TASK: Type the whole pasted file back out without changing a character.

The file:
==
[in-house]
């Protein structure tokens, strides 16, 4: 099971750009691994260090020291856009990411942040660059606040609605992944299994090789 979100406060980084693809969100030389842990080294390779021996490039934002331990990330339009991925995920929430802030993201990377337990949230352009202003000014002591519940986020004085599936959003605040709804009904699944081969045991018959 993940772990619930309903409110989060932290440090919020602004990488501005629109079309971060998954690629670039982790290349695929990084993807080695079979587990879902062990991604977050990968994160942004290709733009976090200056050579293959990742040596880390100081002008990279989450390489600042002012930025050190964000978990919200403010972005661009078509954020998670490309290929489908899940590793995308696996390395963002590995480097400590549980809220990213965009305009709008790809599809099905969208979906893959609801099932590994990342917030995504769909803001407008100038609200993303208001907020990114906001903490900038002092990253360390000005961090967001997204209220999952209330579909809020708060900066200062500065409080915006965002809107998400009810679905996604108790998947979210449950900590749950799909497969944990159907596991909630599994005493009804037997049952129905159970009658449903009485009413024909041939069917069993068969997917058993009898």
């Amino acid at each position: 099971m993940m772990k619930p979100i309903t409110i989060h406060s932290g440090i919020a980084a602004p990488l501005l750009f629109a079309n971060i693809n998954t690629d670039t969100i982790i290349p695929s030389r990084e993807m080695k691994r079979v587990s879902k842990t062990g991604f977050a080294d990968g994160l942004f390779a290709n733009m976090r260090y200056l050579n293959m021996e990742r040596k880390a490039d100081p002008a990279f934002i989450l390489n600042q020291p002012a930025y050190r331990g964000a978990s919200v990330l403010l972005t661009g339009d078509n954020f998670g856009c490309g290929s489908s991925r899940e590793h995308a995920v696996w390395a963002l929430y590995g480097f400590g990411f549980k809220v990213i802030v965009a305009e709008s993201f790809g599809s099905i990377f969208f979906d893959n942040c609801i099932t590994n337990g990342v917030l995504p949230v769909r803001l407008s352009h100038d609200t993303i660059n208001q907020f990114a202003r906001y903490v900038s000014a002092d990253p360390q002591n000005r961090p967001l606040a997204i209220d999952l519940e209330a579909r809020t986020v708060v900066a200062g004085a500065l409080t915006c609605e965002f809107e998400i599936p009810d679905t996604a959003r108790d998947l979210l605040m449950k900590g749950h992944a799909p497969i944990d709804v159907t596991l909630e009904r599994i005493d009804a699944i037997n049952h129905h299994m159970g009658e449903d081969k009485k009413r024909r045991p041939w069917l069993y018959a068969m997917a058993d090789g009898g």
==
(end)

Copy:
[in-house]
């Protein structure tokens, strides 16, 4: 099971750009691994260090020291856009990411942040660059606040609605992944299994090789 979100406060980084693809969100030389842990080294390779021996490039934002331990990330339009991925995920929430802030993201990377337990949230352009202003000014002591519940986020004085599936959003605040709804009904699944081969045991018959 993940772990619930309903409110989060932290440090919020602004990488501005629109079309971060998954690629670039982790290349695929990084993807080695079979587990879902062990991604977050990968994160942004290709733009976090200056050579293959990742040596880390100081002008990279989450390489600042002012930025050190964000978990919200403010972005661009078509954020998670490309290929489908899940590793995308696996390395963002590995480097400590549980809220990213965009305009709008790809599809099905969208979906893959609801099932590994990342917030995504769909803001407008100038609200993303208001907020990114906001903490900038002092990253360390000005961090967001997204209220999952209330579909809020708060900066200062500065409080915006965002809107998400009810679905996604108790998947979210449950900590749950799909497969944990159907596991909630599994005493009804037997049952129905159970009658449903009485009413024909041939069917069993068969997917058993009898």
């Amino acid at each position: 099971m993940m772990k619930p979100i309903t409110i989060h406060s932290g440090i919020a980084a602004p990488l501005l750009f629109a079309n971060i693809n998954t690629d670039t969100i982790i290349p695929s030389r990084e993807m080695k691994r079979v587990s879902k842990t062990g991604f977050a080294d990968g994160l942004f390779a290709n733009m976090r260090y200056l050579n293959m021996e990742r040596k880390a490039d100081p002008a990279f934002i989450l390489n600042q020291p002012a930025y050190r331990g964000a978990s919200v990330l403010l972005t661009g339009d078509n954020f998670g856009c490309g290929s489908s991925r899940e590793h995308a995920v696996w390395a963002l929430y590995g480097f400590g990411f549980k809220v990213i802030v965009a305009e709008s993201f790809g599809s099905i990377f969208f979906d893959n942040c609801i099932t590994n337990g990342v917030l995504p949230v769909r803001l407008s352009h100038d609200t993303i660059n208001q907020f990114a202003r906001y903490v900038s000014a002092d990253p360390q002591n000005r961090p967001l606040a997204i209220d999952l519940e209330a579909r809020t986020v708060v900066a200062g004085a500065l409080t915006c609605e965002f809107e998400i599936p009810d679905t996604a959003r108790d998947l979210l605040m449950k900590g749950h992944a799909p497969i944990d709804v159907t596991l909630e009904r599994i005493d009804a699944i037997n049952h129905h299994m159970g009658e449903d081969k009485k009413r024909r045991p041939w069917l069993y018959a068969m997917a058993d090789g009898g």